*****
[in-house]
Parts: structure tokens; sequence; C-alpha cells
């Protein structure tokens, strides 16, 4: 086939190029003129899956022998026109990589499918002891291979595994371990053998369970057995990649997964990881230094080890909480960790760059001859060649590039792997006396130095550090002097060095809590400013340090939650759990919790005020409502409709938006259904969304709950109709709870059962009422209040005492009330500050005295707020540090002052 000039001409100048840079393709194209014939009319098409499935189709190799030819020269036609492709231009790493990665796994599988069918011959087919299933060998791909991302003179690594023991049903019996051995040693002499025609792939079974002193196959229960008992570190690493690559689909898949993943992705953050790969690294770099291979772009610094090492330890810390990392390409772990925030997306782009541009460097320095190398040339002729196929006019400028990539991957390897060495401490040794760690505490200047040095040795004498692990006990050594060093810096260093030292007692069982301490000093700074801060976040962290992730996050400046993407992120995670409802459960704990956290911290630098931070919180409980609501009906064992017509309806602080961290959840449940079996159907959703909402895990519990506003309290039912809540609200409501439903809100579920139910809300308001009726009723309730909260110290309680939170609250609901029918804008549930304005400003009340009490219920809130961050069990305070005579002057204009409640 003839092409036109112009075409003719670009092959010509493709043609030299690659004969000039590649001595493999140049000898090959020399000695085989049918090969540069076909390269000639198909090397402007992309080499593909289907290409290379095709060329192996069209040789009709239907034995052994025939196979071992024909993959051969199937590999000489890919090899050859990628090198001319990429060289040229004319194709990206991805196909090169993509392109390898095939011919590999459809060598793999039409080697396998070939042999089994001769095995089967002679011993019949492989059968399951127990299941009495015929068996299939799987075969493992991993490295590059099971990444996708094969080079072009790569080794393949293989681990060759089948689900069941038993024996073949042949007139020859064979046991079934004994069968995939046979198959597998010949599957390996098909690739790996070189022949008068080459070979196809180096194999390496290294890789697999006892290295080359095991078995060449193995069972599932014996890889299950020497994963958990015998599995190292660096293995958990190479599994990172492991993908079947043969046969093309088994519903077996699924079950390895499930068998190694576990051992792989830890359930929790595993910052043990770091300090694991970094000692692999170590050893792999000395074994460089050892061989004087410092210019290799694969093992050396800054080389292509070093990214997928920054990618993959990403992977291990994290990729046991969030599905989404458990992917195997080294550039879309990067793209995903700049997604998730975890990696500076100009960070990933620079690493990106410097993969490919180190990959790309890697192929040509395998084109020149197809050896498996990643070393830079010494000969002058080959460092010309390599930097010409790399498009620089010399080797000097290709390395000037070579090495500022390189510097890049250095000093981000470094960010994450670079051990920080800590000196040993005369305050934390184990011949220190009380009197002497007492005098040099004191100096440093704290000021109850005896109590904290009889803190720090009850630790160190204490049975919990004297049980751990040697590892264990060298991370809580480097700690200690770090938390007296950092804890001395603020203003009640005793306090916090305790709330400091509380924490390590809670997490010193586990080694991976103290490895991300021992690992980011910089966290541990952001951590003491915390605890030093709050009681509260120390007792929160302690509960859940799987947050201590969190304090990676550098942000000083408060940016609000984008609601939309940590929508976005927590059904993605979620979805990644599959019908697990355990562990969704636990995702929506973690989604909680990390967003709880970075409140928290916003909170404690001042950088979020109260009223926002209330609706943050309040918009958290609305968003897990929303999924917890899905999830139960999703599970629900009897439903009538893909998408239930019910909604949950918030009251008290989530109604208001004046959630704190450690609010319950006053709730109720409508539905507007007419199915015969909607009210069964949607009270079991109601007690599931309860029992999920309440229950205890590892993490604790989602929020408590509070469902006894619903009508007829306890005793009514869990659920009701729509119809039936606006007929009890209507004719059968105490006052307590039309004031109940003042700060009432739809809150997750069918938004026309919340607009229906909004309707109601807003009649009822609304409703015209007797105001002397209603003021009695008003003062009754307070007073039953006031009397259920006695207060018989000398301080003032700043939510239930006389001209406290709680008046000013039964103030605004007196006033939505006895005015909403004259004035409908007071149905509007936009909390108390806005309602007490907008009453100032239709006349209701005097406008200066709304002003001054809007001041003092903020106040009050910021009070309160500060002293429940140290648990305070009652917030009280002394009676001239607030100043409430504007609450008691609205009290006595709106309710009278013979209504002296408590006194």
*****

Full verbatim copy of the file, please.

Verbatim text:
[in-house]
Parts: structure tokens; sequence; C-alpha cells
């Protein structure tokens, strides 16, 4: 086939190029003129899956022998026109990589499918002891291979595994371990053998369970057995990649997964990881230094080890909480960790760059001859060649590039792997006396130095550090002097060095809590400013340090939650759990919790005020409502409709938006259904969304709950109709709870059962009422209040005492009330500050005295707020540090002052 000039001409100048840079393709194209014939009319098409499935189709190799030819020269036609492709231009790493990665796994599988069918011959087919299933060998791909991302003179690594023991049903019996051995040693002499025609792939079974002193196959229960008992570190690493690559689909898949993943992705953050790969690294770099291979772009610094090492330890810390990392390409772990925030997306782009541009460097320095190398040339002729196929006019400028990539991957390897060495401490040794760690505490200047040095040795004498692990006990050594060093810096260093030292007692069982301490000093700074801060976040962290992730996050400046993407992120995670409802459960704990956290911290630098931070919180409980609501009906064992017509309806602080961290959840449940079996159907959703909402895990519990506003309290039912809540609200409501439903809100579920139910809300308001009726009723309730909260110290309680939170609250609901029918804008549930304005400003009340009490219920809130961050069990305070005579002057204009409640 003839092409036109112009075409003719670009092959010509493709043609030299690659004969000039590649001595493999140049000898090959020399000695085989049918090969540069076909390269000639198909090397402007992309080499593909289907290409290379095709060329192996069209040789009709239907034995052994025939196979071992024909993959051969199937590999000489890919090899050859990628090198001319990429060289040229004319194709990206991805196909090169993509392109390898095939011919590999459809060598793999039409080697396998070939042999089994001769095995089967002679011993019949492989059968399951127990299941009495015929068996299939799987075969493992991993490295590059099971990444996708094969080079072009790569080794393949293989681990060759089948689900069941038993024996073949042949007139020859064979046991079934004994069968995939046979198959597998010949599957390996098909690739790996070189022949008068080459070979196809180096194999390496290294890789697999006892290295080359095991078995060449193995069972599932014996890889299950020497994963958990015998599995190292660096293995958990190479599994990172492991993908079947043969046969093309088994519903077996699924079950390895499930068998190694576990051992792989830890359930929790595993910052043990770091300090694991970094000692692999170590050893792999000395074994460089050892061989004087410092210019290799694969093992050396800054080389292509070093990214997928920054990618993959990403992977291990994290990729046991969030599905989404458990992917195997080294550039879309990067793209995903700049997604998730975890990696500076100009960070990933620079690493990106410097993969490919180190990959790309890697192929040509395998084109020149197809050896498996990643070393830079010494000969002058080959460092010309390599930097010409790399498009620089010399080797000097290709390395000037070579090495500022390189510097890049250095000093981000470094960010994450670079051990920080800590000196040993005369305050934390184990011949220190009380009197002497007492005098040099004191100096440093704290000021109850005896109590904290009889803190720090009850630790160190204490049975919990004297049980751990040697590892264990060298991370809580480097700690200690770090938390007296950092804890001395603020203003009640005793306090916090305790709330400091509380924490390590809670997490010193586990080694991976103290490895991300021992690992980011910089966290541990952001951590003491915390605890030093709050009681509260120390007792929160302690509960859940799987947050201590969190304090990676550098942000000083408060940016609000984008609601939309940590929508976005927590059904993605979620979805990644599959019908697990355990562990969704636990995702929506973690989604909680990390967003709880970075409140928290916003909170404690001042950088979020109260009223926002209330609706943050309040918009958290609305968003897990929303999924917890899905999830139960999703599970629900009897439903009538893909998408239930019910909604949950918030009251008290989530109604208001004046959630704190450690609010319950006053709730109720409508539905507007007419199915015969909607009210069964949607009270079991109601007690599931309860029992999920309440229950205890590892993490604790989602929020408590509070469902006894619903009508007829306890005793009514869990659920009701729509119809039936606006007929009890209507004719059968105490006052307590039309004031109940003042700060009432739809809150997750069918938004026309919340607009229906909004309707109601807003009649009822609304409703015209007797105001002397209603003021009695008003003062009754307070007073039953006031009397259920006695207060018989000398301080003032700043939510239930006389001209406290709680008046000013039964103030605004007196006033939505006895005015909403004259004035409908007071149905509007936009909390108390806005309602007490907008009453100032239709006349209701005097406008200066709304002003001054809007001041003092903020106040009050910021009070309160500060002293429940140290648990305070009652917030009280002394009676001239607030100043409430504007609450008691609205009290006595709106309710009278013979209504002296408590006194």